Feminine Roles in Shakespeare's Macbeth

2878 Words12 Pages
Macbeth's Feminine Roles The feminine roles in William Shakespeare's Macbeth are only two, the witches being not human in many ways, and we shall consider only one in great detail in this essay - that of the all-important Lady Macbeth. The witches are considered briefly. In "Memoranda: Remarks on the Character of Lady Macbeth," Sarah Siddons comments on how the feminine role of the leading lady is not a typical one as regards attitude: [Macbeth] announces the King's approach; and she, insensible it should seem to all the perils which he has encountered in battle, and to all the happiness of his safe return to her, -- for not one kind word of greeting or congratulations does she offer, -- is so entirely swallowed up by the horrible design, which has probably been suggested to her by his letters, as to have forgotten both the one and the other. It is very remarkable that Macbeth is frequent in expressions of tenderness to his wife, while she never betrays one symptom of affection towards him, till, in the fiery furnace of affliction, her iron heart is melted down to softness. (56) Fanny Kemble in "Lady Macbeth" finds that the main female role could have ended in madness due to the evil tendencies of the lady: Lady Macbeth, even in her sleep, has no qualms of conscience; her remorse takes none of the tenderer forms akin to repentance, nor the weaker ones allied to fear, from the pursuit of which the tortured soul, seeking where to hide itself, not seldom escapes into the boundless wilderness of madness. A very able article, published some years ago in the National Review, on the character of Lady Macbeth, insists much upon an opinion that she died of remorse, as some palliation of her crimes, and mitigation of our detestation of them. That she died of wickedness would be, I think, a juster verdict. Remorse is consciousness of guilt . . . and that I think Lady Macbeth never had; though the unrecognized pressure of her great guilt killed her. (116-17) Clark and Wright in their Introduction to The Complete Works of William Shakespeare contradict the impression that the female protagonist is all strength: Lady Macbeth is of a finer and more delicate nature. Having fixed her eye upon the end - the attainment for her husband of Duncan's crown - she accepts the inevitable means; she nerves herself for the terrible night's work by artificial stimulants; yet she cannot strike the sleeping king who resembles her father.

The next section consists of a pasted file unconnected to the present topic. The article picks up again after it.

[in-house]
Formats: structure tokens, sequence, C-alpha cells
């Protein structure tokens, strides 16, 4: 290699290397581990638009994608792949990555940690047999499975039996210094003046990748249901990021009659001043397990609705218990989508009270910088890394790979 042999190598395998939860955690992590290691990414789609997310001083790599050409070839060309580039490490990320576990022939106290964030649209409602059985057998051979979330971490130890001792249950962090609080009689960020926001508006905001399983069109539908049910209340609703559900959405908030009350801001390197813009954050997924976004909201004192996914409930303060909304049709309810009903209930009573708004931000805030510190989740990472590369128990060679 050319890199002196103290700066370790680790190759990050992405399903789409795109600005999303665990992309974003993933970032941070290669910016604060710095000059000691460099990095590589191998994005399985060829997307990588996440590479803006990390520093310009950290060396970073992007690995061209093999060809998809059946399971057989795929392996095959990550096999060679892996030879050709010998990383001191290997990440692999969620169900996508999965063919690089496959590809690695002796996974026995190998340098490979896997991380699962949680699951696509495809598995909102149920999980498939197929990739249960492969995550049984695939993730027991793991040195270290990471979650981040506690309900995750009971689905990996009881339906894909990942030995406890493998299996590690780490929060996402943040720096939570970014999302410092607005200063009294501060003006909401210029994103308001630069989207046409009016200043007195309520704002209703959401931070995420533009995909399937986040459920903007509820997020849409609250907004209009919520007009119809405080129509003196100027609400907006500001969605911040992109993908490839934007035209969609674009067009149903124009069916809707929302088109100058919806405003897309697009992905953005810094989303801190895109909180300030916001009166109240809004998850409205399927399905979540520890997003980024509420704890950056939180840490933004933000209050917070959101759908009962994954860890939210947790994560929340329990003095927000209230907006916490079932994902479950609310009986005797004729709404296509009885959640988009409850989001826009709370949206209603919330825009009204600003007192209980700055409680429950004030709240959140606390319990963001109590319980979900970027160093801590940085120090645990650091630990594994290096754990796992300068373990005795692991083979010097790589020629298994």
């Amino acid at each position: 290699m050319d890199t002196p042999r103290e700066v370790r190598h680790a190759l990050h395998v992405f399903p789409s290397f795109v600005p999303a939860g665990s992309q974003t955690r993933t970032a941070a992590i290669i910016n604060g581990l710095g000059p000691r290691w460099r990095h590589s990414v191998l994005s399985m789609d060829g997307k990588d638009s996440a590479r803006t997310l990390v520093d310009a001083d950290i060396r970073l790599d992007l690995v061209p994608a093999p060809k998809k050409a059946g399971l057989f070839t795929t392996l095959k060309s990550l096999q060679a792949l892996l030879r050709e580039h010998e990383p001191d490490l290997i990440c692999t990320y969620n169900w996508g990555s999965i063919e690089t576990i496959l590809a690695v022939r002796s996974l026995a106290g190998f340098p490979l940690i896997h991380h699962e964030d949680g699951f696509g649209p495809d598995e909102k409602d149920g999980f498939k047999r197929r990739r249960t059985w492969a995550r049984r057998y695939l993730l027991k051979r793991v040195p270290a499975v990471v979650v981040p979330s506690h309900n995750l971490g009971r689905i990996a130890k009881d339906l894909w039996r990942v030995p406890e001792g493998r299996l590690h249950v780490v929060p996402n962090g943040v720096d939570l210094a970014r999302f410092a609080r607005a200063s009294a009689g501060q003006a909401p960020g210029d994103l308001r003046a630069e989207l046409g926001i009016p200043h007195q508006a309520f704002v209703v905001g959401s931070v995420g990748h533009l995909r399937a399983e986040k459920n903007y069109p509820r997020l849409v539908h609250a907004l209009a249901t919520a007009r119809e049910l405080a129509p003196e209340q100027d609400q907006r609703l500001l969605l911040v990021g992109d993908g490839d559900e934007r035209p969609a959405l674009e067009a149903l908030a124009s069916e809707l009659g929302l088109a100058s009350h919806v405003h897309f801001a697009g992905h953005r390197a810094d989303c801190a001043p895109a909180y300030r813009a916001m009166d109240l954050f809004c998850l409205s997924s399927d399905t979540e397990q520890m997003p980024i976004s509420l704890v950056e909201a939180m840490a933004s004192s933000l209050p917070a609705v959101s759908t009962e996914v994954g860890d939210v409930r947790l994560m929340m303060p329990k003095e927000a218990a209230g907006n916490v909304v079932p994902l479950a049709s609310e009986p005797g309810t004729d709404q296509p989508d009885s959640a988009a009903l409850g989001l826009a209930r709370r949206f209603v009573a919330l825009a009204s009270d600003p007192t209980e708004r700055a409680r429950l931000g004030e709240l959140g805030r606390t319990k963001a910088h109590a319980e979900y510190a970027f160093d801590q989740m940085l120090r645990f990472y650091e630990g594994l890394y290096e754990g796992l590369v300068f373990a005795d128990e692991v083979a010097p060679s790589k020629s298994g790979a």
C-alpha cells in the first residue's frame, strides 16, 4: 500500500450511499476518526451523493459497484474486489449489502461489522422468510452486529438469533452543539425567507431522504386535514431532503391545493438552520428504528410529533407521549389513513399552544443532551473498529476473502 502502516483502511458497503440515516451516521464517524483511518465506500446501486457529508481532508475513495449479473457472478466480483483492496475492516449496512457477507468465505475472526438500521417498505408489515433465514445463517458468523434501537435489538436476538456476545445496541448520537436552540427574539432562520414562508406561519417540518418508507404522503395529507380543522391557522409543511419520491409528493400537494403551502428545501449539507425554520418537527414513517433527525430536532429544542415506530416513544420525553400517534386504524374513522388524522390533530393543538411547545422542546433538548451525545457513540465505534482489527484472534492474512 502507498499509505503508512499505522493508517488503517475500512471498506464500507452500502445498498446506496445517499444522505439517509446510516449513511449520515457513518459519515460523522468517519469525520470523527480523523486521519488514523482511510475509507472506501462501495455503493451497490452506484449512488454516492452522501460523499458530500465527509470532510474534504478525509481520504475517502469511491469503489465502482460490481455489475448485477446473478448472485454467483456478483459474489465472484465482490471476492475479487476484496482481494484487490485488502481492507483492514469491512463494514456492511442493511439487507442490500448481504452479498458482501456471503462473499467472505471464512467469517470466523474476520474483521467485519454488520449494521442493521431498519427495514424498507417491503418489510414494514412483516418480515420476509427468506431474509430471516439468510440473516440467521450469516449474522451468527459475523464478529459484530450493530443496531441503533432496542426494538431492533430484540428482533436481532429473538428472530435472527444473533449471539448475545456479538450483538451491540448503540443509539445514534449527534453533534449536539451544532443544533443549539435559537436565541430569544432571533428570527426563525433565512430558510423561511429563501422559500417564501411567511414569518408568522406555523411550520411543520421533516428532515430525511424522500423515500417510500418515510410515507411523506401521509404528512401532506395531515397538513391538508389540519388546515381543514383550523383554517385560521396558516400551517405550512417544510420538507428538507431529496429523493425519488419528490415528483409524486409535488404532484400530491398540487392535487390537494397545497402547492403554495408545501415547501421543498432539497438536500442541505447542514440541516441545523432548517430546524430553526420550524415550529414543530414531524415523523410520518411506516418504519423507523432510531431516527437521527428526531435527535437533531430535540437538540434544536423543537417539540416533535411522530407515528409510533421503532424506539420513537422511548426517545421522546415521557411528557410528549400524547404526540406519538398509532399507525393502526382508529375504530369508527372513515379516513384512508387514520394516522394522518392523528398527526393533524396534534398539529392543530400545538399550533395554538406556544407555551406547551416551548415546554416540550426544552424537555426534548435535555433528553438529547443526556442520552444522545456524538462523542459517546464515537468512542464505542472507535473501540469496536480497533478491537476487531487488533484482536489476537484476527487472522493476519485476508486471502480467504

More about Feminine Roles in Shakespeare's Macbeth

Open Document